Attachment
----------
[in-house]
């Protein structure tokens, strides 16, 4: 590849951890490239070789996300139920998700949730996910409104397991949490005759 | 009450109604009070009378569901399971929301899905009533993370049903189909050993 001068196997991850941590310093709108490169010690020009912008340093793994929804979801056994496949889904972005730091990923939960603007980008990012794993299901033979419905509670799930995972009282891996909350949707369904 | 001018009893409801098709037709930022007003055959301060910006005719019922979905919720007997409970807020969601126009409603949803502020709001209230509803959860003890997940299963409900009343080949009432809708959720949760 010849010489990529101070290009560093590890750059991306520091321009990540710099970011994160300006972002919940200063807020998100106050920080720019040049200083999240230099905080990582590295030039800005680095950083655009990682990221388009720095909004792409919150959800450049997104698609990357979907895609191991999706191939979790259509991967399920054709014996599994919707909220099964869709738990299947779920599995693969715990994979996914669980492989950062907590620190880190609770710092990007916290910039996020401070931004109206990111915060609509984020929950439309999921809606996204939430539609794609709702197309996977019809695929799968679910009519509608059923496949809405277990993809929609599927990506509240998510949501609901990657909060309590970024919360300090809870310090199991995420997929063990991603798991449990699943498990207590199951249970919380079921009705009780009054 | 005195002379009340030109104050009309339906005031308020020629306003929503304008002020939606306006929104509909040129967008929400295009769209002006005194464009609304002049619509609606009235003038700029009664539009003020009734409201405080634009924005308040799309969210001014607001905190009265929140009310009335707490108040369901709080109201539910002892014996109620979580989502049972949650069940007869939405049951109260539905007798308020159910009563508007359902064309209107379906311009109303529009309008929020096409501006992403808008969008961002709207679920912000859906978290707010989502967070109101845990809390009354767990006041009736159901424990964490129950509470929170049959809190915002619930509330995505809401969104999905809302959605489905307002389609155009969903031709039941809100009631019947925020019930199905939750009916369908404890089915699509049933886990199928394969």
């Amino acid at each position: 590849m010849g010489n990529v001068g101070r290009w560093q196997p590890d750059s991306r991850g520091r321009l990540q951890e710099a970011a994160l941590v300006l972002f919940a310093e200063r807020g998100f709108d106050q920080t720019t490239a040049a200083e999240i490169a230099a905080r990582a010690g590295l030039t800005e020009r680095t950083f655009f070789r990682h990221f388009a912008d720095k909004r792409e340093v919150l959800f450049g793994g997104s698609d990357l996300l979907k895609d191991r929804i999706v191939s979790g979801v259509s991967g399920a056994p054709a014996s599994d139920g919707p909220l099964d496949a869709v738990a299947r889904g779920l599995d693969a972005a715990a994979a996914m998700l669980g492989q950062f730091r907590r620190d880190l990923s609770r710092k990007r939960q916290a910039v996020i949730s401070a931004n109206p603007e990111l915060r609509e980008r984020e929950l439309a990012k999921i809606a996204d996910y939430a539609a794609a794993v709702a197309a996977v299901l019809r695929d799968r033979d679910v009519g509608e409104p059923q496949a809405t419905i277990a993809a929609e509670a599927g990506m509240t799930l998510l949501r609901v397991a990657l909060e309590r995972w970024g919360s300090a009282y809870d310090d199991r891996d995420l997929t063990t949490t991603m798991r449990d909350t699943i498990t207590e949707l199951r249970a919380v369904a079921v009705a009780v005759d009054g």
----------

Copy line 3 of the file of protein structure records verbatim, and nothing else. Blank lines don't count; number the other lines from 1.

């Amino acid at each position: 590849m010849g010489n990529v001068g101070r290009w560093q196997p590890d750059s991306r991850g520091r321009l990540q951890e710099a970011a994160l941590v300006l972002f919940a310093e200063r807020g998100f709108d106050q920080t720019t490239a040049a200083e999240i490169a230099a905080r990582a010690g590295l030039t800005e020009r680095t950083f655009f070789r990682h990221f388009a912008d720095k909004r792409e340093v919150l959800f450049g793994g997104s698609d990357l996300l979907k895609d191991r929804i999706v191939s979790g979801v259509s991967g399920a056994p054709a014996s599994d139920g919707p909220l099964d496949a869709v738990a299947r889904g779920l599995d693969a972005a715990a994979a996914m998700l669980g492989q950062f730091r907590r620190d880190l990923s609770r710092k990007r939960q916290a910039v996020i949730s401070a931004n109206p603007e990111l915060r609509e980008r984020e929950l439309a990012k999921i809606a996204d996910y939430a539609a794609a794993v709702a197309a996977v299901l019809r695929d799968r033979d679910v009519g509608e409104p059923q496949a809405t419905i277990a993809a929609e509670a599927g990506m509240t799930l998510l949501r609901v397991a990657l909060e309590r995972w970024g919360s300090a009282y809870d310090d199991r891996d995420l997929t063990t949490t991603m798991r449990d909350t699943i498990t207590e949707l199951r249970a919380v369904a079921v009705a009780v005759d009054g």